Effect of a Malaria Control Program on the Prevalence of Malaria, Fever and Anaemia in Children under Five Years in the Hohoe Municipality of Ghana: A Comparative Analysis of Cross-Sectional Surveys


Background: Malaria and anaemia continue to adversely impact the health of children in Ghana. Hohoe is an area of intense and prolonged, seasonal malaria transmission. In 2006, malaria control programme activities which provided In-secticide Treated Bed-Nets (ITNs) to resident children under five years and Artemisinin Combination Therapies (ACTs) for the management of malaria were introduced into the Hohoe Municipality. Before the introduction of the control programme, baseline surveys were carried out in communities in the Hohoe municipality to determine the prevalence of malaria, fever, anaemia, malaria parasite density, gametocytaemia and ITN ownership and use in June and November 2006 ahead of the intervention programme. Similar surveys were conducted in 2010 after the intervention to assess changes in the earlier indicators in the same communities. This report presents an evaluation of the intervention by comparing findings before and after the malaria control interventions. Methods: In 2010, two community-based surveys were carried out in thirty communities among children aged five years and below. The first one was at the beginning of the rainy and high malaria transmission season in June and the other was in November at the end of the rainy season. The surveys were to determine the prevalence of malaria, fever, anaemia and ITN ownership, use and effectiveness among children less than 5 years. Data were collected in the form of interviews using questionnaire and collection of biological samples. Findings were compared to those similar surveys conducted in the same communities and age groups in 2006. Pr-testi was used to analyze two sample tests for proportions and t-test was used for means. Findings: Malaria prevalence decreased by 20% [9.0% vs. 7.2%; p = 0.0.40], fever decreased by 47.8% [2.3% vs. 1.2%; p = 0.008] and anaemia decreased by 32.9% [7.8% vs. 5.3%; p = 0.002]. ITN ownership increased by 67.9% [20.8% vs. 64.8%; p < 0.001], ITN use increased by 64.2% [15.1% vs. 42.2%; p < 0.001] and ITN effectiveness increased by 41.7% [20.0% vs. 34.3%; p < 0.001]. The proportion of children with high density parasitaemia reduced by 17.9% [2.8% vs. 2.3%; p = 0.223]. Gameto-cytaemia decreased by 82.5% [0.8% vs. 0.14%; p = 0.002. Similarly data comparing 2006 and 2010 post-rainy season showed that malaria prevalence decreased by 16.8% [40.4% vs. 33.6%; p < 0.001], fever decreased by 14% [5.0% vs. 4.3%; p = 0.347] and anaemia decreased by 64.2% [12% vs. 4.3%; p < 0.001]. The proportion of children with high density parasitaemia also reduced by 69.5% [10.5% vs. 3.2%; p < 0.001] and gametocytaemia decreased by 78.5% [0.8% vs. 0.17%; p = 0.008]. Conclusion: This study suggested that there was an association between the current intervention and reduction in the prevalence of malaria, fever and anaemia. High parasite density and gametocytaemia prevalence have also significantly reduced over the five years of the introduction of the control measures. There has also been a significant increase in the ownership and use of ITNs.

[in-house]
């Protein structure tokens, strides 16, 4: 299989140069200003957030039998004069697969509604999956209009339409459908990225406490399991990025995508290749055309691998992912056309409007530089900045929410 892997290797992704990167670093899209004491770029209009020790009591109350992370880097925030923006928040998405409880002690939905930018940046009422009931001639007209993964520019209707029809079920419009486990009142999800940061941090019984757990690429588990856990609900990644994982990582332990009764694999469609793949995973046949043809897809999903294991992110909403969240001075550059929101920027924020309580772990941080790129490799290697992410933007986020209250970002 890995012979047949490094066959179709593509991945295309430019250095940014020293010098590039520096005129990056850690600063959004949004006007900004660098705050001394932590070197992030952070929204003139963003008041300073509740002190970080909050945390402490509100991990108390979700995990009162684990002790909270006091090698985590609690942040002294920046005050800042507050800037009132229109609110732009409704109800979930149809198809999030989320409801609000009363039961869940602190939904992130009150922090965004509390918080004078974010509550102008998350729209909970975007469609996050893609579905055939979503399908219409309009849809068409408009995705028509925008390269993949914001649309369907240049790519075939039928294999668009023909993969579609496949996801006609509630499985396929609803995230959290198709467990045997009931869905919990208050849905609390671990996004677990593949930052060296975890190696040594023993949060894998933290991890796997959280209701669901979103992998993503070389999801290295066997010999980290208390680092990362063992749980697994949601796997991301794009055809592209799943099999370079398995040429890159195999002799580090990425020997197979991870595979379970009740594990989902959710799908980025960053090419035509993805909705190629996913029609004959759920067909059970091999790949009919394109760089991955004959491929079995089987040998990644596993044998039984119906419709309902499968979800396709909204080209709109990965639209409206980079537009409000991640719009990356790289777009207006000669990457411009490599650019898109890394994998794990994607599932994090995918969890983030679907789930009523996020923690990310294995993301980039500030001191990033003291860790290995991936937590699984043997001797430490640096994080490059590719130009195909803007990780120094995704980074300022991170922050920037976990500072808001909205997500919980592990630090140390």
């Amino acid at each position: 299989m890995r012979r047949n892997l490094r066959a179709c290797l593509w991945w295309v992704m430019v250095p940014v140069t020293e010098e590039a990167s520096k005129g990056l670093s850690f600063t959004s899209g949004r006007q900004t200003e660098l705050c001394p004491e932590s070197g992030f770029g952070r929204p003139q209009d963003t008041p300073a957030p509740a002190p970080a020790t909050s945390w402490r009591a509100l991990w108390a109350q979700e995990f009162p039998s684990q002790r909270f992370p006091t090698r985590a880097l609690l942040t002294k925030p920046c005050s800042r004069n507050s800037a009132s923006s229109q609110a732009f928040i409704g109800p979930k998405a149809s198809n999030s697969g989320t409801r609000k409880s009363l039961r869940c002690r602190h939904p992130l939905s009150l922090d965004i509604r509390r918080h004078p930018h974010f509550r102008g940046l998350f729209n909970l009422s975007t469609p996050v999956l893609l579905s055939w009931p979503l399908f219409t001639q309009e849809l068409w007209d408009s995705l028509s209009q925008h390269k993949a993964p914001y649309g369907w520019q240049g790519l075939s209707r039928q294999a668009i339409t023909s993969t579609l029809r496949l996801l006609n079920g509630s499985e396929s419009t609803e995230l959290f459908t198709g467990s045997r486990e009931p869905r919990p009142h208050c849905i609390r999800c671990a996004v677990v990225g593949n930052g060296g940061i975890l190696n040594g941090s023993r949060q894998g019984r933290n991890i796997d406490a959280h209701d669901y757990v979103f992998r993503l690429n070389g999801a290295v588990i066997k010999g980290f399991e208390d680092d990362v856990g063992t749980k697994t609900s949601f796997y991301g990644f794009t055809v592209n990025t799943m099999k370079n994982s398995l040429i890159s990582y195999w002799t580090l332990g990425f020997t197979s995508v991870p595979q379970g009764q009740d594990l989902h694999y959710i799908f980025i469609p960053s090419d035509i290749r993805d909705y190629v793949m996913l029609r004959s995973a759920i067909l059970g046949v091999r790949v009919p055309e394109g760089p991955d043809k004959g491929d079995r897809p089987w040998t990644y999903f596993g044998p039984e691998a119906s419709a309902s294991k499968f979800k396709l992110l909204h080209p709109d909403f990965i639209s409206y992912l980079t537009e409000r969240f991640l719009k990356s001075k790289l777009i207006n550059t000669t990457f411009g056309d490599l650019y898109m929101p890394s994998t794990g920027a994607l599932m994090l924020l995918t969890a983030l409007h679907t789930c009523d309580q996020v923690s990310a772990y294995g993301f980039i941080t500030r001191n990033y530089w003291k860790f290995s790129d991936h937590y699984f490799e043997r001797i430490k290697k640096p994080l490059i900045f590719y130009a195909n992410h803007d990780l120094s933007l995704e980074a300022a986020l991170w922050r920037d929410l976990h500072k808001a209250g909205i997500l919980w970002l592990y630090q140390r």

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Kweku, M. , Appiah, E. , Takramah, W. , Enuameh, Y. , Norman, I. and Binka, F. (2015) Effect of a Malaria Control Program on the Prevalence of Malaria, Fever and Anaemia in Children under Five Years in the Hohoe Municipality of Ghana: A Comparative Analysis of Cross-Sectional Surveys. Advances in Infectious Diseases, 5, 180-188. doi: 10.4236/aid.2015.54023.

Conflicts of Interest

The authors declare no conflicts of interest.


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